Conversely, big tech firms counter that only closed models align commercial incentives to guide cutting-edge research responsibly.

Industry observers expect hybrid approaches blending open and closed protocols to dominate eventually. 

This implies consolidated power with a handful of Big Tech companies that can afford significant investments in AI — potentially hurting smaller firms and startups. Consequently, jobs may shift towards implementing and customizing licensed AI platforms rather than fundamental research or building new systems from scratch.

The Rise of Chief AI Officers in Corporate Strategy

Many companies now boast a Chief AI Officer (CAIO), reflecting AI’s prominence in strategic decisions. 

The CAIO formulates policies around data analytics, intelligent workflows, AI ethics, and emerging technologies. Moreover, they identify AI applications that align with broader business goals to drive digital transformation.

The popularity of CAIOs indicates that “AI Strategist” will emerge as an essential job category. 

These in-house consultants will audit current processes, propose AI adoption roadmaps, liaise between departments, and measure results — serving as force multipliers for company-wide AI effectiveness.

Emerging AI Architectures: Beyond the Transformer Model

The transformer architecture has been fundamental to breakthroughs like OpenAI’s GPT models and Google’s PaLM system. 

However, newer paradigms are now challenging its supremacy. This includes graph neural networks like Anthropic’s Constitutional or limit-based approaches exemplified by

As novel AI architectures gain prominence, they will require reinventing job roles. Graph neural networks leverage knowledge representations closer to symbolic reasoning. 

This reduces reliance on huge annotated datasets. Consequently, roles like “Knowledge Engineering Specialist” and “Ontology Architect” may witness surging demand in coming years.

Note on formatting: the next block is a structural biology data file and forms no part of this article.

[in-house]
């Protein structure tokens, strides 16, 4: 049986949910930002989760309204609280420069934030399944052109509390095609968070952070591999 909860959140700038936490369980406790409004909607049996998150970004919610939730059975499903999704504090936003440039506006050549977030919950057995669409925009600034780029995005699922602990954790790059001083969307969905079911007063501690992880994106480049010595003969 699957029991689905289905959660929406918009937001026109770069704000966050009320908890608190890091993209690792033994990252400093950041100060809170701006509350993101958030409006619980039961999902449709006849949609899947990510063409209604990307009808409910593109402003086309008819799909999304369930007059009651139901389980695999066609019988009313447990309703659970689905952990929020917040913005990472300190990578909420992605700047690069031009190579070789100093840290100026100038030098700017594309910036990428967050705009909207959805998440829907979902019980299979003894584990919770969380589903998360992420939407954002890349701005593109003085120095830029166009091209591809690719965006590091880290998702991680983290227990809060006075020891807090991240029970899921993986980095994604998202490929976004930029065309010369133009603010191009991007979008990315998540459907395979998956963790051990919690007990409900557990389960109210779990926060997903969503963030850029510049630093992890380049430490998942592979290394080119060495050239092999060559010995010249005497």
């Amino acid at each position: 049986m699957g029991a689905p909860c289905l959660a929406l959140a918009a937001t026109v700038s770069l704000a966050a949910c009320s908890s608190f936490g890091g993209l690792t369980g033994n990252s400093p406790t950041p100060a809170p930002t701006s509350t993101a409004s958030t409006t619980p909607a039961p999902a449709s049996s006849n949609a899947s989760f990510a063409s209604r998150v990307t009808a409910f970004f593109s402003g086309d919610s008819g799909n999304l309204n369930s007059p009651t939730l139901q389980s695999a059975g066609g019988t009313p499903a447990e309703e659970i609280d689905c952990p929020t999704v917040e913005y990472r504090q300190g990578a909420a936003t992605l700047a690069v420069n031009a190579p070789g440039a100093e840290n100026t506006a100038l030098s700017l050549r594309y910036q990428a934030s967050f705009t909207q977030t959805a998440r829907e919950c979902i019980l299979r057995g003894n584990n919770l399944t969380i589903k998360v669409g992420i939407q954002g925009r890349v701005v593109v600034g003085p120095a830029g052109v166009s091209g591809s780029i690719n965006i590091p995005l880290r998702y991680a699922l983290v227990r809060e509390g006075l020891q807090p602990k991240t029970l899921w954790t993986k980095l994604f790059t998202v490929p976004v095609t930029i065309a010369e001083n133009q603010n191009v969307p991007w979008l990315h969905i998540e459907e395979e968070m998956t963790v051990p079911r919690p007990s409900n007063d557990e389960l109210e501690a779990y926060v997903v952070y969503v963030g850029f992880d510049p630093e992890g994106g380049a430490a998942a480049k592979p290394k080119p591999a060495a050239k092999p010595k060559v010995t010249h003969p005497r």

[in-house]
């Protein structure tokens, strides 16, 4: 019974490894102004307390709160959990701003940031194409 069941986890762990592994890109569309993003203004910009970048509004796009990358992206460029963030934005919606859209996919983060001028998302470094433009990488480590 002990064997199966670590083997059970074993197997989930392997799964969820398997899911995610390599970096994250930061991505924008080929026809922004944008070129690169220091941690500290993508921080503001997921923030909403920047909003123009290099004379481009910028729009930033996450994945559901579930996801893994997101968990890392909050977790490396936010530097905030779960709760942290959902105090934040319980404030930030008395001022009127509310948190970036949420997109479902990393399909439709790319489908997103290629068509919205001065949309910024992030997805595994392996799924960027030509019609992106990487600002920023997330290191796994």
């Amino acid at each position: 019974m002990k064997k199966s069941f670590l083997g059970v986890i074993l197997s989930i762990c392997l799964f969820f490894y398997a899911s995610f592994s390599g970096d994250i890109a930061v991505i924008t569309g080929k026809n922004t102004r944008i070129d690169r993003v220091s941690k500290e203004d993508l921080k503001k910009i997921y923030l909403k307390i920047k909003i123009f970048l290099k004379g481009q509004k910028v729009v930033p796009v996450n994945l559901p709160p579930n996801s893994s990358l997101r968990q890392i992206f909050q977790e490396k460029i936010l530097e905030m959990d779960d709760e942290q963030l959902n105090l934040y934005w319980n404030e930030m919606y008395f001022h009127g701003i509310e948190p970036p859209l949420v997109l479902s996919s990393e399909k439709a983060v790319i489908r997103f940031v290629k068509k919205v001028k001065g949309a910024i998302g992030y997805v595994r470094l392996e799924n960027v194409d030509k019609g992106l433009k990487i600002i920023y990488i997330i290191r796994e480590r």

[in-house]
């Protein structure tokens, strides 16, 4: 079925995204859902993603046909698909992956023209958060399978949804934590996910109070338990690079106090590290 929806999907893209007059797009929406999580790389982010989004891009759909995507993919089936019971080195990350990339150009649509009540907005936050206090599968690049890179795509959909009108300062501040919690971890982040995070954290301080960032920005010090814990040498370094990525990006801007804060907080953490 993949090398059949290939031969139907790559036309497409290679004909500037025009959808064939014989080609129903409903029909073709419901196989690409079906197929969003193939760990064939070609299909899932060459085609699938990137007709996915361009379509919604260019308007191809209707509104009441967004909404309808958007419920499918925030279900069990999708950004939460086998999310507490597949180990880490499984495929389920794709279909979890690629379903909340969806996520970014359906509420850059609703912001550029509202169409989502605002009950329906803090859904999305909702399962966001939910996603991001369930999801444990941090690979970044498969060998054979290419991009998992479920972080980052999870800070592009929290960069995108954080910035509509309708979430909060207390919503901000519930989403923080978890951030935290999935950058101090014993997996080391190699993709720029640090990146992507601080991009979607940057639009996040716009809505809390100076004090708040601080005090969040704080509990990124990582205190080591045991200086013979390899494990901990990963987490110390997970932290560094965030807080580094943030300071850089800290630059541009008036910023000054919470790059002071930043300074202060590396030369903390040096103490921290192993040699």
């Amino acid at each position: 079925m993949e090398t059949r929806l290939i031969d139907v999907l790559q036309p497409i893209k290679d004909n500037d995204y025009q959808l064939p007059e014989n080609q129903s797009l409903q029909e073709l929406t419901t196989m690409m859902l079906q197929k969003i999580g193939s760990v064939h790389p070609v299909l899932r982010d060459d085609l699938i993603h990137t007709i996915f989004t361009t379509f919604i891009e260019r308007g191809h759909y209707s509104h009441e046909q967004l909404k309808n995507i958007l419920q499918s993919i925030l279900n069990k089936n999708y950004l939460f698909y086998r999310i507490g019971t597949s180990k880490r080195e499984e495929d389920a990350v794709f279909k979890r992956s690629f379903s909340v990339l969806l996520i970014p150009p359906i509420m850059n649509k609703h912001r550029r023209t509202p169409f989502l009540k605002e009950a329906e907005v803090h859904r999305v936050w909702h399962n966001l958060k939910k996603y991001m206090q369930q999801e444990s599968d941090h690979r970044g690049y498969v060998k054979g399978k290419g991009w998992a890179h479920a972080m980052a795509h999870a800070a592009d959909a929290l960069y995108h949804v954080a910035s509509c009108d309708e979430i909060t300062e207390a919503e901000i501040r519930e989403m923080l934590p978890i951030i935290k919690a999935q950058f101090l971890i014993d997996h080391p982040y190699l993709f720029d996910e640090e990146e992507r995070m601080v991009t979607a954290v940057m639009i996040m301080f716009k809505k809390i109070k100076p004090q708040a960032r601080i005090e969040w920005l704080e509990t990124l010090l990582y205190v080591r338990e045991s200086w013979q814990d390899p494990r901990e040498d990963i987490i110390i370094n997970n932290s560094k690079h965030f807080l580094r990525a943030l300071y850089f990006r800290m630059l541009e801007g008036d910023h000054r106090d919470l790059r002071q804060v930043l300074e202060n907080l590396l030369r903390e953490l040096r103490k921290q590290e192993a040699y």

Q: Which industries will see the biggest job growth in AI and IoT?

A: Autonomous vehicles, smart cities, manufacturing, healthcare, and finance are expected to generate the most new AI and IoT jobs by integrating these technologies into core operations.

Q: What are some rising AI job profiles for technical professionals?

A: Machine learning engineer, AI solutions architect, robotics designer, neural network developer, trust & safety specialist, generative media producer, and simulation engineer are increasingly common and lucrative roles.

Q: Are certifications necessary to be employable in AI?

A: While degrees in computer science or related quantitative fields will be preferred, domain-specific AI certifications in tools like TensorFlow, PyTorch, and ONNX from providers like IBM and Microsoft are valuable additions to boost employability.


AI and IoT will keep advancing beyond 2024, bringing their transformations. We expect continued demand for engineering talent as emerging applications permeate consumer tech and industrial infrastructure. 

However, the associated social implications also underscore the growing importance of cross-disciplinary skills around ethics, governance, user privacy, and human-AI collaboration. 

Companies that keep these holistic considerations in mind will likely attract the best candidates for the jobs of tomorrow.